UK Tour 1976

Bristol Hippodrome 31st August 1976

The group arrived early for a pre-tour rehearsal, and with one ear at the stage door we could hear them going through most of the material, including a full length version of Lazy. Outside people were being ripped off 60p for official badges. We sat through Stretch, the only time I did so during the tour.

The build up inside was nearly unbearable, 2 and a half years waiting was nearly over. The stage goes black, and their into the opening number. Dio's vocals are inaudible but who cares - standing there bathed in red is Blackmore belting away. I don't remember hearing the music at all, just sitting there watching him.

Mistreated came as a welcome surprise, but the guitar intro failed somewhere. Dio sounded to me like Coverdale, forcing his vocals too much. I remember a boring drum solo, we learned later that the backing tape had not worked, but still it was dismal Then suddenly in the encore it happened; he's destroying his guitar, and I'm seeing it for the first time ever.

The stage begins to crumble as the body digs into it, but it won't break. Against the amps to try again, and then into the audience with the pieces, incredible, just think if I'd not made the effort to go the first night, I might never have seen it happen.

Simon Robinson

Bristol Hippodrome 31st August 1976

Ritchie Blackmore is back, and nobody sleeps when he's on. There simply aren't words strong enough to describe how loud he and his band are. But in a masochistic way it was quite a gig. It was Rainbow's first concert on British soil, and they systematically blitzed the good citizens of Bristol who crammed into the Hippodrome.

Blackmore's following is quite startling, not all leftovers from the Deep Purple days, either. Fresh-faced kids not yet out of school went as barmy as their older counterparts.

Blackmore, ever-enigmatic and threatening in his all-black outfit, has surrounded himself with like-minded musicians dedicated to the proposal that "heavy makes you happy." Ronnie James Dio, who must have the most muscular tonsils in the world, sang like a giant, but commandeered the centre of the stage like some demented figment of Tolkien's imagination. Tiny, crouching and very evil, he punctuated songs like "Sixteenth Century Greensleeves" and "Man On The Silver Mountain" with the weirdest gestures since Dave Berry discovered itching powder. His line of between-song patter was corny to the point of parody, but it worked like a dream. Consummate performer.

Tony Carey displayed a different persona, that of a backroom wizard, but he was as hunched as Dio, with a creeping slouch and a liquid, sideways slither which moved him from one keyboard to another. It was hard to distinguish most of what he was playing, and his solos failed to flow properly, but he did winningly display an aggressive, high-speed, Wakemanesque style.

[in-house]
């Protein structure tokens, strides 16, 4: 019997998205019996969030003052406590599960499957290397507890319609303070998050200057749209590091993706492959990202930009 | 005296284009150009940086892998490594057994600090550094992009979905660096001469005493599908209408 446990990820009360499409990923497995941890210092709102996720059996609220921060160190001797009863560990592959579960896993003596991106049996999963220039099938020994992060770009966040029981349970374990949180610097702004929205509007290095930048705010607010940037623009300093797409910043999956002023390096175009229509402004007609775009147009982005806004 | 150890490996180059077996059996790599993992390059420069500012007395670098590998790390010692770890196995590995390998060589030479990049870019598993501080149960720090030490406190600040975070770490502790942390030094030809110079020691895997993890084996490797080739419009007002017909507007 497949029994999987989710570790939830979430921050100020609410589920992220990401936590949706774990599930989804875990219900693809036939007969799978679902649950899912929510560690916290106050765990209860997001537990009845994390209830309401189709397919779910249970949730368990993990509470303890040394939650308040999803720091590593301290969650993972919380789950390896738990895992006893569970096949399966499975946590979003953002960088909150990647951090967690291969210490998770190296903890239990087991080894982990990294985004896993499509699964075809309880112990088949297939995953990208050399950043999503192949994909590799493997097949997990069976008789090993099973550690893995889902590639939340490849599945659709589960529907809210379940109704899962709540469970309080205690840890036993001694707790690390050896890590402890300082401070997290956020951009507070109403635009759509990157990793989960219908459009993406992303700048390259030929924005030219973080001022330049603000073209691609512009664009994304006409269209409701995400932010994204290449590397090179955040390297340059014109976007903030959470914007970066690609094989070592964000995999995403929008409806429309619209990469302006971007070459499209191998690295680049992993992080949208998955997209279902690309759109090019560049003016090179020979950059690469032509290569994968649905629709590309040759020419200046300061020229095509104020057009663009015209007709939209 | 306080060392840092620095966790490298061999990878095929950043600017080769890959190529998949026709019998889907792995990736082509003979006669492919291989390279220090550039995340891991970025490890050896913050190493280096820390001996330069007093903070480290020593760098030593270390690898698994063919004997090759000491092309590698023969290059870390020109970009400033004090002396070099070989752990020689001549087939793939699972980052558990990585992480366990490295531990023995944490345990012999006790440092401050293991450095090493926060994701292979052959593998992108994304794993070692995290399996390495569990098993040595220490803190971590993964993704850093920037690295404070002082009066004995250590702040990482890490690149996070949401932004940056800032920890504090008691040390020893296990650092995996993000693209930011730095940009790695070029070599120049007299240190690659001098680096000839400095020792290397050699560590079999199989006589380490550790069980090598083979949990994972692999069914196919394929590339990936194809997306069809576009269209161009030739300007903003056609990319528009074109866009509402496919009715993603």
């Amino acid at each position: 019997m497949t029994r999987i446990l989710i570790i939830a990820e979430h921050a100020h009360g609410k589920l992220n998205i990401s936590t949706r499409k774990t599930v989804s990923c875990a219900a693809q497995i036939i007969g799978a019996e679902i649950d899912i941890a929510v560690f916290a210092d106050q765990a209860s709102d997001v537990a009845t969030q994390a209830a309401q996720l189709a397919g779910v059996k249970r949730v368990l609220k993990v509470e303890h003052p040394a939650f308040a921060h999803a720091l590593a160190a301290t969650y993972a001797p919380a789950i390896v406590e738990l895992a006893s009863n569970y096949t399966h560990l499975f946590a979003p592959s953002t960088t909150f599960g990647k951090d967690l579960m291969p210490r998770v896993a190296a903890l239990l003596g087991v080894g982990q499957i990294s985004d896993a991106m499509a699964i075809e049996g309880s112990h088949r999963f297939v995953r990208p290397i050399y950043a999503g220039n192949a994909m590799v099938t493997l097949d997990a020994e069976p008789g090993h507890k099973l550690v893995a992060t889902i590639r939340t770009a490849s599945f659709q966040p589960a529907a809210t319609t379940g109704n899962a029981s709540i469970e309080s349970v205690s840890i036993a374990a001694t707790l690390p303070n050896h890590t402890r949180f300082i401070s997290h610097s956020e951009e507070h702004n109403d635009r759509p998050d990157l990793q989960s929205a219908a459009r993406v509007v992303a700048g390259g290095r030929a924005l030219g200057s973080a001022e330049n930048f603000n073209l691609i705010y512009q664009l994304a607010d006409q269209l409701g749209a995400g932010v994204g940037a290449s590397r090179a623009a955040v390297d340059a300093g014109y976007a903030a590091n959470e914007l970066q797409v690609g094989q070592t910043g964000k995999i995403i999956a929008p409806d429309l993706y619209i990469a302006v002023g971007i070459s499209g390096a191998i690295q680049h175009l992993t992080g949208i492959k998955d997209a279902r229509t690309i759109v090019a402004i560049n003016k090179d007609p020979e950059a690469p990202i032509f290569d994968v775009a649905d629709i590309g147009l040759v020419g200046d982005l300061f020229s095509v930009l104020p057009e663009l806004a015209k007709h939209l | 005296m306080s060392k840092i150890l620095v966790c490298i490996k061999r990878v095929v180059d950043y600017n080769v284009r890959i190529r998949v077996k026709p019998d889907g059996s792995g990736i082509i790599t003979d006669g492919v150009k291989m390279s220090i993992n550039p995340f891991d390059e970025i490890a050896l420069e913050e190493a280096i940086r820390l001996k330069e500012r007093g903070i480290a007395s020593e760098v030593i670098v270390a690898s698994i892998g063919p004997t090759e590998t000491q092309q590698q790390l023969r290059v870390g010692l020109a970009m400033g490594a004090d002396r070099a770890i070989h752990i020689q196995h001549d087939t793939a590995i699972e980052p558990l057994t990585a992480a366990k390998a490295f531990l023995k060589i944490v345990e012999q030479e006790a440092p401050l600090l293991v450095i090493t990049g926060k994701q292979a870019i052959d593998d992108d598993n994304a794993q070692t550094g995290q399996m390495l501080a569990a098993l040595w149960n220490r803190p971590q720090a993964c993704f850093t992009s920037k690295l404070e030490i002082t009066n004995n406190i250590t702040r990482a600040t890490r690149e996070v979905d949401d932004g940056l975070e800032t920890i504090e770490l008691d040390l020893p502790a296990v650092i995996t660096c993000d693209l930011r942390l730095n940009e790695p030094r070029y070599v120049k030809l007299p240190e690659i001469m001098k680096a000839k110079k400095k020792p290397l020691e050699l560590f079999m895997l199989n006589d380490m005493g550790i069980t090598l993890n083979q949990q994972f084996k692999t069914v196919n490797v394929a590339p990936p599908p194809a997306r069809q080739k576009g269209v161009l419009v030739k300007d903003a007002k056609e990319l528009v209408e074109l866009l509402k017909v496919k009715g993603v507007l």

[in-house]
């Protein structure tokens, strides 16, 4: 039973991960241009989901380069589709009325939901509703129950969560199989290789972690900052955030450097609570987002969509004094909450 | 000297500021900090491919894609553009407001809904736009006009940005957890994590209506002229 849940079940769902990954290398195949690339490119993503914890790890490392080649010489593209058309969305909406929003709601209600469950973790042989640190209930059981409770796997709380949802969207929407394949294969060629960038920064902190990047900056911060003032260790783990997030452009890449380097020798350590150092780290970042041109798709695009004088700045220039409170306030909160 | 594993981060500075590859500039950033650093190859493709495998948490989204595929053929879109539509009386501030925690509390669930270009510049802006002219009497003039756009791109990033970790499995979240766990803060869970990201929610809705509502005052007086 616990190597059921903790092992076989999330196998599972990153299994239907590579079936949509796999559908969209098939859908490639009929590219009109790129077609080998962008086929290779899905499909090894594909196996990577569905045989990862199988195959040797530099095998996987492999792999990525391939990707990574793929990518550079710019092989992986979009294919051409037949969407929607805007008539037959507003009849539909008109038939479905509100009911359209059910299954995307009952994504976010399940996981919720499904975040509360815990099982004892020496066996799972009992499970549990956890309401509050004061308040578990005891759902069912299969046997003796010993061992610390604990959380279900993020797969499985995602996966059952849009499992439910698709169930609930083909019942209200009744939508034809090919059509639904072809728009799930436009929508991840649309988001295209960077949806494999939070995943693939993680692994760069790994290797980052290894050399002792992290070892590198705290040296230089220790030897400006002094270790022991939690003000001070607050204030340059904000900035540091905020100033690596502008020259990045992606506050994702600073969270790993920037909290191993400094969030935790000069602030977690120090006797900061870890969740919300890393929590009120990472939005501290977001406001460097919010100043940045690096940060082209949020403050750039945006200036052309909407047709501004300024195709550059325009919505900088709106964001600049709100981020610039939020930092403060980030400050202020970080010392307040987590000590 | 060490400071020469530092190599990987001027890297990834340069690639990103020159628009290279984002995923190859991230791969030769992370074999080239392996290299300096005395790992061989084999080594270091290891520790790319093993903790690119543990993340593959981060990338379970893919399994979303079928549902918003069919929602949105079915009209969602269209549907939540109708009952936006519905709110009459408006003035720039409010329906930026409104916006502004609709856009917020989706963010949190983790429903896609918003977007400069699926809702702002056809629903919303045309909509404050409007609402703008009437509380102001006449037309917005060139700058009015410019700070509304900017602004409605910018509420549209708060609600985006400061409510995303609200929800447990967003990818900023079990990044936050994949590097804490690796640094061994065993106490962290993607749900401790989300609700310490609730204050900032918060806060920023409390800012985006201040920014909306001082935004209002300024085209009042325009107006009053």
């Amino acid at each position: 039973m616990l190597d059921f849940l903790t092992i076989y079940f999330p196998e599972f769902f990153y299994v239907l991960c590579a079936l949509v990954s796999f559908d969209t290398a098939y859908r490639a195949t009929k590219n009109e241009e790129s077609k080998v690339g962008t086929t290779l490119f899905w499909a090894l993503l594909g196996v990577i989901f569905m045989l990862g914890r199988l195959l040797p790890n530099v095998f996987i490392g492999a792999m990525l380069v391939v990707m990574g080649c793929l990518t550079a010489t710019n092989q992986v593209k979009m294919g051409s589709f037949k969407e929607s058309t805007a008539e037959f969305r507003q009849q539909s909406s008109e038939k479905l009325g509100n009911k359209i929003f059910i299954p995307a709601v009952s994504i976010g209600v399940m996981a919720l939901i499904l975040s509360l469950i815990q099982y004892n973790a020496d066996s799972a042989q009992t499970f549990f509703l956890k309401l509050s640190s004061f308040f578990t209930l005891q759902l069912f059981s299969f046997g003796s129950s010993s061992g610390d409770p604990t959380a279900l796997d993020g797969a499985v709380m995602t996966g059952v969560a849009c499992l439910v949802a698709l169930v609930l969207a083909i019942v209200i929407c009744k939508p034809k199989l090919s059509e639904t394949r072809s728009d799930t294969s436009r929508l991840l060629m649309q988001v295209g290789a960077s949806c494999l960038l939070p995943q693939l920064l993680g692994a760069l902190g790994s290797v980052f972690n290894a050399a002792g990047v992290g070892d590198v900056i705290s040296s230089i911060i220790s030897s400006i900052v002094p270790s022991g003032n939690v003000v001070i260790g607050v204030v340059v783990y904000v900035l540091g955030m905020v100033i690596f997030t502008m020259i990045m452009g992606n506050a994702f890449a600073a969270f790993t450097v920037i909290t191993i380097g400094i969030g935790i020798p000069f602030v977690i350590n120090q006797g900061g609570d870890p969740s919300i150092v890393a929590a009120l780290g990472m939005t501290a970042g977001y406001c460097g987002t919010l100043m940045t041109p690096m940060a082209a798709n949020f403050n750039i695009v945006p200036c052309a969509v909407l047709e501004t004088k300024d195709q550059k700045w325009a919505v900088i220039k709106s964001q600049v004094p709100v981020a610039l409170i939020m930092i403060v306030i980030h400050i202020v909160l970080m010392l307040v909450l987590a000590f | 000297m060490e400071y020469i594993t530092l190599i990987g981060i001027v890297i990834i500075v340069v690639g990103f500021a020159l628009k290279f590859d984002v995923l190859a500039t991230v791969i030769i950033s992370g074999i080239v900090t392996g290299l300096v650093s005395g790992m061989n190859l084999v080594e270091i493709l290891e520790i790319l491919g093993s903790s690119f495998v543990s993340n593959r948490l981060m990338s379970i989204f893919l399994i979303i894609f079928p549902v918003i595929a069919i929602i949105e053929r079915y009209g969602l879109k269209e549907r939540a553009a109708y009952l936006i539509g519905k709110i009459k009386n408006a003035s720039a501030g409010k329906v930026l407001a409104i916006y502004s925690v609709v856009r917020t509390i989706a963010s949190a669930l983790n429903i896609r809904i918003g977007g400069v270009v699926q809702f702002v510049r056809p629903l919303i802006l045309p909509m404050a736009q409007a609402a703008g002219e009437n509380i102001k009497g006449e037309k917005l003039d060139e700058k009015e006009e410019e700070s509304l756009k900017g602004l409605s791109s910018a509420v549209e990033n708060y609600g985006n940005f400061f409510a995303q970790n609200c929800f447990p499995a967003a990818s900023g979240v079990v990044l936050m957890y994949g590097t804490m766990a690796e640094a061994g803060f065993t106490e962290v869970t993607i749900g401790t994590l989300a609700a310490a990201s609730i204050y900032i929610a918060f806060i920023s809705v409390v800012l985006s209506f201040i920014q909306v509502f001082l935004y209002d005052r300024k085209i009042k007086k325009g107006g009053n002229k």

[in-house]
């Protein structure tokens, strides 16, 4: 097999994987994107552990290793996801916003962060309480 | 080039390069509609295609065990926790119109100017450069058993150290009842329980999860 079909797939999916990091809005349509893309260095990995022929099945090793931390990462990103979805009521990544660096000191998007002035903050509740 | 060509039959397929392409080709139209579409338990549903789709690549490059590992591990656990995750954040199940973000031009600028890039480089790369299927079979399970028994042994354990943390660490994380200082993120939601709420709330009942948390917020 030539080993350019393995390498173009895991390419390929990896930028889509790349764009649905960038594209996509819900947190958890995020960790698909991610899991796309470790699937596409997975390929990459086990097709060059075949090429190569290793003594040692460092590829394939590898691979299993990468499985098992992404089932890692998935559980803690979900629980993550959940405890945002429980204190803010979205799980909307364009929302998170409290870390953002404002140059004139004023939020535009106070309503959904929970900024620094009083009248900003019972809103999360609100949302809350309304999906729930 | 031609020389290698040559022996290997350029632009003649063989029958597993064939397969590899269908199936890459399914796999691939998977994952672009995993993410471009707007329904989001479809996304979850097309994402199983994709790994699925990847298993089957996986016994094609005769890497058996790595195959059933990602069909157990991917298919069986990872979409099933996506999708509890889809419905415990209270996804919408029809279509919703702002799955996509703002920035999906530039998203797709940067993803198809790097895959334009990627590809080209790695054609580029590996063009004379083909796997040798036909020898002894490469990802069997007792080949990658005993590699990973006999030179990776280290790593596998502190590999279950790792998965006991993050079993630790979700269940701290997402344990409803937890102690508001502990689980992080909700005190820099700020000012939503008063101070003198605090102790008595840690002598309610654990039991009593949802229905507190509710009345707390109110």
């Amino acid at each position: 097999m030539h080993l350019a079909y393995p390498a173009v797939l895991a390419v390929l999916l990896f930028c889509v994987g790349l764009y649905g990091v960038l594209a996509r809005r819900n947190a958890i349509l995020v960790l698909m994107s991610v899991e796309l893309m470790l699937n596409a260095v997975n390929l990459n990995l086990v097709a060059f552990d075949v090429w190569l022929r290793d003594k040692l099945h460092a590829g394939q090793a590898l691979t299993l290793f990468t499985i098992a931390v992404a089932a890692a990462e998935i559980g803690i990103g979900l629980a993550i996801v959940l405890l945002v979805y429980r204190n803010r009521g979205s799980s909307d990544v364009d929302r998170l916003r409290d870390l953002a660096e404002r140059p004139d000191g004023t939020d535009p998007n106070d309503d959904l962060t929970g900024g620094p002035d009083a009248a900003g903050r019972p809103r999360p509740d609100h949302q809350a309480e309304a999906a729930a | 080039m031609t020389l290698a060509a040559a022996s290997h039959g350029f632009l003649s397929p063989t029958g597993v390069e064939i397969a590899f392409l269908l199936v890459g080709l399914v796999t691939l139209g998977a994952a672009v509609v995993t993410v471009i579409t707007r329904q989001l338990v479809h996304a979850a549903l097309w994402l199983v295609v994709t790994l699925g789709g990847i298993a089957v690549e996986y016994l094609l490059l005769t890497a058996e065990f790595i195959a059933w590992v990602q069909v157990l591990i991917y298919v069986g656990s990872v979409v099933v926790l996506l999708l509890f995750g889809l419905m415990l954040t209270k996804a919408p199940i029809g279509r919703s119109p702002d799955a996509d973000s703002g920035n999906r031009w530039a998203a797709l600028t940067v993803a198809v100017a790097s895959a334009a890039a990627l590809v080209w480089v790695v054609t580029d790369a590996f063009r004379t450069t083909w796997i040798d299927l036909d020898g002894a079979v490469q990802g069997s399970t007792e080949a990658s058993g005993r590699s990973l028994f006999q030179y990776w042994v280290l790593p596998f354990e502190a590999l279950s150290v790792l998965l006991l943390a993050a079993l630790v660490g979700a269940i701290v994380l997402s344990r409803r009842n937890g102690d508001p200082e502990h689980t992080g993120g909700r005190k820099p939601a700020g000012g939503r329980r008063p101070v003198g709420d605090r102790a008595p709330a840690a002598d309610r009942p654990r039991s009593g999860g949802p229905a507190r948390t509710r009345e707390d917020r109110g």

Jimmy Bain played bass like a freaked-out lumberjack toting a tree trunk; solid, strong, and dependable; it says a lot for him that he could provide such a sturdy underpinning to Blackmore's guitar. And Cozy Powell is the wickedest drummer around.

The King of the Stage, however, was (naturally) Blackmore himself and he was in spectacular form. Nimble, witty, very composed - he is probably one of the most heroic of guitar heroes.

For unrelenting pressure Rainbow are hard to beat; for professionalism they are the peak. But God knows, I could have used a little subtlety in their performance. Still, they are in business to overwhelm people. I, for one, was overwhelmed."

Brian Harrigan, Melody Maker, September 1976

Leicester De Montfort Hall 1st September 1976

Leicester is a dance hall, not a seat anywhere. So it's out with the cotton wool and wangle your way to the very edge of the stage. The atmosphere was certainly more memorable. The concert is certainly better than Bristol, with first night tension gone. Dio is still inaudible, and Ritchie is still not mixed-up enough, but his solo's really hit home.

Catch the Rainbow was magical. In the middle of the crush it's as if he's still playing for me alone. The guitar build up at the end of the Stargazer solo was atomic - like my head was caving in. When I read the sounds article I knew Makowski had felt just the same. No where else did it quite reach such a peak again. The encore was long in coming, and when I realized that he was destroying his guitar again I wished I wasn't there. In seven years I think that's the only time he's done something I cannot forgive. No longer was the destruction a spontaneous release of emotion, it was a calculated act designed to please the crowd.

I remembered how privileged I'd felt seeing it happen at Bristol, and I felt cheated. The guitar body was last seen heading in a westerly direction with twenty pairs of hands spread around it. It did spoil what was a great concert. Ritchie slipped in a beautiful version of Greensleeves, like the Stargazer bit it was the best of the tour. Cozy got it all together with the 1812 overture, but somehow it was still boring - he didn't even seem to keep time with it!